Planets that are strongly irradiated by their host stars develop extended atmospheres that can be probed during transits. These atmospheres undergo photoevaporation which can lead to significant changes in the mass and composition of the planets if it continues for several gigayears. These planets are therefore valuable for understanding planetary evolution. The study of the photoevaporation of exoplanets could inform us on the evolution of the atmospheres of the planets of our Solar System whose first atmospheres would have been shaped by this phenomenon. Exoplanets allow us to study this process as it occurs. An international collaboration has studied the HAT-P-32 system (composed of the star of the same name and an exoplanet named HAT-P-32b) by studying two absorption lines: hydrogen and helium. This allowed them to identify remarkable differences between the two lines during the transit, to the surprise of scientists who also thought that hot Jupiters were rather stable to photoevaporation. Although this statement on the long-term stability of hot Jupiters’ atmospheres remains generally true, HAT-P-32b is an exception to this rule and shows that our understanding of planetary evolution remains incomplete!
Scientists described in a paper published on A&A the detection of absorption in the extended atmosphere of the hot Jupiter-like exoplanet HAT-P-32b: the planet is anomalously bloated, meaning that its (optical) size is significantly larger than other planets of similar mass. Orbiting every 2.15 days around a star that emits strongly at short wavelengths, the planet receives about 100,000 times more extreme ultraviolet energy than Earth receives from the Sun, which likely impacts its atmospheric structure.
In the paper, the scientists show evidence of absorption in the hydrogen H-α (656 nm) and helium He I (1083 nm) lines in high-resolution spectra obtained at the Calar Alto Observatory in Spain. The comparison between absorption before and during transit allows to constrain the altitudes at which absorption occurs. The data show that the absorbing gas reaches altitudes above which the it remains bound to the planet, which indicates that photoevaporation is in progress!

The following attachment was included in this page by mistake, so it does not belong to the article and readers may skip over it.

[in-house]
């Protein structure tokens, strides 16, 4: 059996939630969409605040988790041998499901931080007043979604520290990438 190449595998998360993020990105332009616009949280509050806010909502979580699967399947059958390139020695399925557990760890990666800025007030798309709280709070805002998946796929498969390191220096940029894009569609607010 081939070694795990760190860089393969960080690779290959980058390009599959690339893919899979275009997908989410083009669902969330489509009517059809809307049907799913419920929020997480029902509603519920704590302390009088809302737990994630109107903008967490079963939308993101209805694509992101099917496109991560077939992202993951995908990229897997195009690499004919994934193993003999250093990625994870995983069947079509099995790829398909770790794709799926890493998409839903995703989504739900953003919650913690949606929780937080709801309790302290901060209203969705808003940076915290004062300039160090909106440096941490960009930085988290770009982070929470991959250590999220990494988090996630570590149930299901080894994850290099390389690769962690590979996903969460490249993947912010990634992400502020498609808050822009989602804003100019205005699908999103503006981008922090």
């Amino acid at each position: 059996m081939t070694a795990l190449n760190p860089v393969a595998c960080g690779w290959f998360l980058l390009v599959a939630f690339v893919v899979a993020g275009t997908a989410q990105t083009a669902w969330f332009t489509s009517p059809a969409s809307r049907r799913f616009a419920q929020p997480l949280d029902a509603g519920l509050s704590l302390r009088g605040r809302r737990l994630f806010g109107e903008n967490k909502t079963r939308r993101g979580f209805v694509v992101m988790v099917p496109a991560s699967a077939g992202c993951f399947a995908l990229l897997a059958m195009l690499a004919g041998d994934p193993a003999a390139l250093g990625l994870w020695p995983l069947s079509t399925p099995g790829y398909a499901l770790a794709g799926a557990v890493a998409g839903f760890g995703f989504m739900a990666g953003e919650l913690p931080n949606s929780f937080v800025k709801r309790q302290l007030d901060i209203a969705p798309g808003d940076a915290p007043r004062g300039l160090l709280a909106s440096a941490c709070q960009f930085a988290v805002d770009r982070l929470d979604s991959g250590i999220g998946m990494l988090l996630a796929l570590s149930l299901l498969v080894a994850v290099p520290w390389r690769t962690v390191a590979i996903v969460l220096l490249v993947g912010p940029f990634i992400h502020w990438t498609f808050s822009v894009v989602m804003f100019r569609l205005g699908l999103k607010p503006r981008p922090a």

The mass loss rates of HAT-P-32b calculated by the available models indicate that the planet could, due to photoevaporation, have already lost about half of its mass at birth and that it will transform into a much smaller planet before its host star reaches the end of its life cycle.
Since the first discovery of an exoplanet orbiting a star in its most stable phase in 1995, it was thought that hot Jupiters were stable to photoevaporation, but HAT-P-32b shows that this is not a universal law, and that our understanding of planetary evolution remains incomplete! Exceptional planets have the potential to provide unique insights and the fact that the extended atmosphere of HAT-P-32b can be probed with two complementary diagnostic lines (H-α and the He I at 1083 nm) from the ground represents an important milestone for ongoing research on planetary evolution.
Fig. 1: on the left a diagram illustrating transit phases; on the right a graph representing the light curves of hydrogen H (dotted line) and helium He (solid line) as a function of velocity which indicates a shift due to the Doppler effect caused by the motion of the gases. Each phase of the transit produces a different light curve which could be related to different formation processes.
Interestingly, the transit light curves are different in the H-α and He I lines (Fig. 1). In addition, each curve appears different during the entry and exit phases of the transit. At LDE3, we have begun work to investigate these differences, which may be related to the different physical mechanisms producing each line. We also want to explore how the entry and exit phases could be used to constrain the 3D geometry of the photoevaporating atmosphere, and the role that the stellar wind plays in the geometry of the flow field.
Very soon, the James Webb (launch date: 18th Dec 2021) will investigate with unprecedented detail the atmospheres of exoplanets. Later, the ARIEL space mission (launch expected for 2028) will greatly extend the number of exoplanet atmospheres investigated. Both JWST and ARIEL focus on wavelengths in the optical-IR range that are more sensitive to the bulk atmosphere of the exoplanets, rather than to their extended atmospheres. Being able to simultaneously constrain the current composition of the bulk atmosphere with visible-IR observations and the role played by photoevaporation through the planets’ lives will improve our comprehension of specific star-planet systems and, in turn, of exoplanet populations.
Contact: A. Garcia Muñoz
Paper: Hα and He I absorption in HAT-P-32b observed with CARMENES. Detection of Roche lobe overflow and mass loss” by S. Czesla, M. Lampón, J. Sanz-Forcada, A. García Muñoz, et al. 2021. A&A.